The court considered the existence of a power in the magistrates court to order a hearing to be held in camera and referred to section 11 of the 1981 Act. Watkins LJ said: ‘However, I am bound to say that I am impressed with the argument that the action taken by the justices in the present case had nothing to do with the administration of justice. It seems to me that the concern shown by the justices for not giving publicity to Mr. Hocking’s home address was solely motivated by their sympathy for his well-being if his former wife should learn of his home address and harass him yet again. That kind of predicament is not, unfortunately, unique. There are undoubtedly many people who find themselves defending criminal charges who for all manner of reasons would like to keep unrevealed their identity, their home address in particular. Indeed, I go so far as to say that in the vast majority of cases, in magistrates’ courts anyway, defendants would like their identity to be unrevealed and would be capable of advancing seemingly plausible reasons why that should be so. But, section 11 was not enacted for the benefit of the comfort and feelings of defendants. The general rule enunciated in the passage I have quoted from Attorney-General v Leveller Magazine Limited  A.C. 440, 450, may not, as is there stated, be departed from save where the nature or the circumstances of proceedings are such that the application of the general rule in its entirety would frustrate or render impracticable the administration of justice.’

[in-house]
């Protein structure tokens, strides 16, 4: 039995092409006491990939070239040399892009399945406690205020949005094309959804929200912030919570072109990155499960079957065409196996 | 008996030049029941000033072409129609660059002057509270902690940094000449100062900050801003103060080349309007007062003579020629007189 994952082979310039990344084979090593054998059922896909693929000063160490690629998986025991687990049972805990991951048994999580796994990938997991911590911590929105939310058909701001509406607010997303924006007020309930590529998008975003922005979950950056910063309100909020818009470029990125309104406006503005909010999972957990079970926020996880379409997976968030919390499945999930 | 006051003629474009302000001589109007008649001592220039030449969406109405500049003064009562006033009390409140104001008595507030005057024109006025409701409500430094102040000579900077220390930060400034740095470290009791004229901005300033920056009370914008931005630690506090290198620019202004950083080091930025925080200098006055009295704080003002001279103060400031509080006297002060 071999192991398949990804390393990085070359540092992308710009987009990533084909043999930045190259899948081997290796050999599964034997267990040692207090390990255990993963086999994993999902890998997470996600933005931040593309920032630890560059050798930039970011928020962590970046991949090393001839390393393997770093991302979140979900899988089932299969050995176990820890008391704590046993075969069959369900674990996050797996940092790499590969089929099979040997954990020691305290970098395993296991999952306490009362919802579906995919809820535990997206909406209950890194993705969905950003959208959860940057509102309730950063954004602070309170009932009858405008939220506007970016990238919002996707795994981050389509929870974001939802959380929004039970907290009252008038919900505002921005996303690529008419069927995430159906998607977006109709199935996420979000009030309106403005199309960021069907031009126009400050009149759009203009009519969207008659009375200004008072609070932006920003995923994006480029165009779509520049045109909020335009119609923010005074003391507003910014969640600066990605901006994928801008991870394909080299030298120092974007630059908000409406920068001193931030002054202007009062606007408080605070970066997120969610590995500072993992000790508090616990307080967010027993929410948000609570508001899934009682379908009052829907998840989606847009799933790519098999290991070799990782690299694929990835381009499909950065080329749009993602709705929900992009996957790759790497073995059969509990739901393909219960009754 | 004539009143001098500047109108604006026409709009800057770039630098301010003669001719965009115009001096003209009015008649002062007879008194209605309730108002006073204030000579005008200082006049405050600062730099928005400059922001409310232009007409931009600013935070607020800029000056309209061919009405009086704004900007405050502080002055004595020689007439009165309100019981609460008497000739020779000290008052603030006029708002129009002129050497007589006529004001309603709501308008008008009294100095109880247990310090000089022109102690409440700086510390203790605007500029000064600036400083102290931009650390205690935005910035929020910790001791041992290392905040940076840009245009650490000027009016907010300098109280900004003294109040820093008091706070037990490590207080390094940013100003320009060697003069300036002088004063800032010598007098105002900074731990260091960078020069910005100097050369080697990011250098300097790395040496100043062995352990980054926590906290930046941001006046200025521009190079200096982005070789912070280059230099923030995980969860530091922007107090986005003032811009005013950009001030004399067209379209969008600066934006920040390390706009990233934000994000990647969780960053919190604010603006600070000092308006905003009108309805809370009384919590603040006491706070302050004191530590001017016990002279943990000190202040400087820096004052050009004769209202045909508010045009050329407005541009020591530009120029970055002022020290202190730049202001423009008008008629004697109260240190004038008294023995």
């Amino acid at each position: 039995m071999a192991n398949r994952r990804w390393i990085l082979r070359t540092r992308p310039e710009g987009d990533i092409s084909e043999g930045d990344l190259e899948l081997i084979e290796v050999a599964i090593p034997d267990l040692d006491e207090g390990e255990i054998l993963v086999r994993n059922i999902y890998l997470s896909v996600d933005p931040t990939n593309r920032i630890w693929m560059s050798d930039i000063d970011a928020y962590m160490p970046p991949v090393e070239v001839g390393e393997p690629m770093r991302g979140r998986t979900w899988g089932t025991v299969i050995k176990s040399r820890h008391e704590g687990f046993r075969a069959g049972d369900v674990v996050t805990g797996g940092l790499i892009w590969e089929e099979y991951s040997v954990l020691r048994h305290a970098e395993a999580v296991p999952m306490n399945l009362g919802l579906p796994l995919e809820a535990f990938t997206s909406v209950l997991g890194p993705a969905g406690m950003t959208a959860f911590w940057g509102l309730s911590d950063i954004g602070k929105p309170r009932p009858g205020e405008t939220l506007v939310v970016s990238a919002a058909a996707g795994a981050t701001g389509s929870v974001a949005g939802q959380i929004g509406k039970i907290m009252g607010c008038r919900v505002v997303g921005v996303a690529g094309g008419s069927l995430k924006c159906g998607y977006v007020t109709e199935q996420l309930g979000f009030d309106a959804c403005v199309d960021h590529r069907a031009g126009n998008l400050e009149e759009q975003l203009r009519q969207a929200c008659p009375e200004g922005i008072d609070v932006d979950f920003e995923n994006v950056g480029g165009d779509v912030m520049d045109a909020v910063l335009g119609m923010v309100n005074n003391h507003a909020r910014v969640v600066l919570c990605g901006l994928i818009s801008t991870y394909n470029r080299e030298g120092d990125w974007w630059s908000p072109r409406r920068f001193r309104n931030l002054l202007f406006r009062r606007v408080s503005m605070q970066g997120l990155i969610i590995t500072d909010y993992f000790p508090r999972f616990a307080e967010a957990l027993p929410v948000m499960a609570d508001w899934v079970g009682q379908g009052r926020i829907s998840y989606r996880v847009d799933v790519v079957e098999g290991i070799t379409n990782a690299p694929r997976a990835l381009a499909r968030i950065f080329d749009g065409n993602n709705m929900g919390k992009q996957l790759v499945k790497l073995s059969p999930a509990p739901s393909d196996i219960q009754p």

References:  1 QB 553
Judges: Watkins LJ, Mann J
Statutes: Contempt of Court Act 1981 11
This case cites:
- Cited – Attorney-General v Leveller Magazine Ltd HL 1-Feb-1979
The appellants were magazines and journalists who published, after committal proceedings, the name of a witness, a member of the security services, who had been referred to as Colonel B during the hearing. An order had been made for his name not to . .
(,  AC 440,  3 All ER 731,  2 WLR 247)
This case is cited by:
- Cited – Times Newspapers Ltd and others v Regina and others CMAC 24-Oct-2008
Anonymity not to be by secret trial
The newspaper appealed against an order for the defendant soldiers’ trial to be held in camera.
Held: Section 94(2) could not be used to provide anonymity. The court relied on its common law powers under which: ‘for us to be entitled to make . .
(,  EWCA Crim 2396,  1 WLR 1015)
- Cited – Times Newspapers Ltd and others v Soldier B CACD 24-Oct-2008
(Court’s Martial Appeal Court) The newspaper appealed against an order under section 94 of the 1955 Act restricting the identification of the defendants. The judge had said there would be a threat to both the safety of the defendants and as to the . .
(,  EWCA Crim 2559)
- Cited – Harper and Another, Regina (on The Application of) v Aldershot Magistrates Court Admn 8-Jun-2010
Police defendants not to have addresses withheld
The defendants, senior police officers were accused of misconduct in public office, being said to have sought improperly to interfere in prosecutions for speeding. They appealed against refusal by the magistrates to have their addresses protected. . .
(,  EWHC 1319 (Admin), (2010) 174 JP 410)
These lists may be incomplete.
Last Update: 27 November 2020; Ref: scu.277159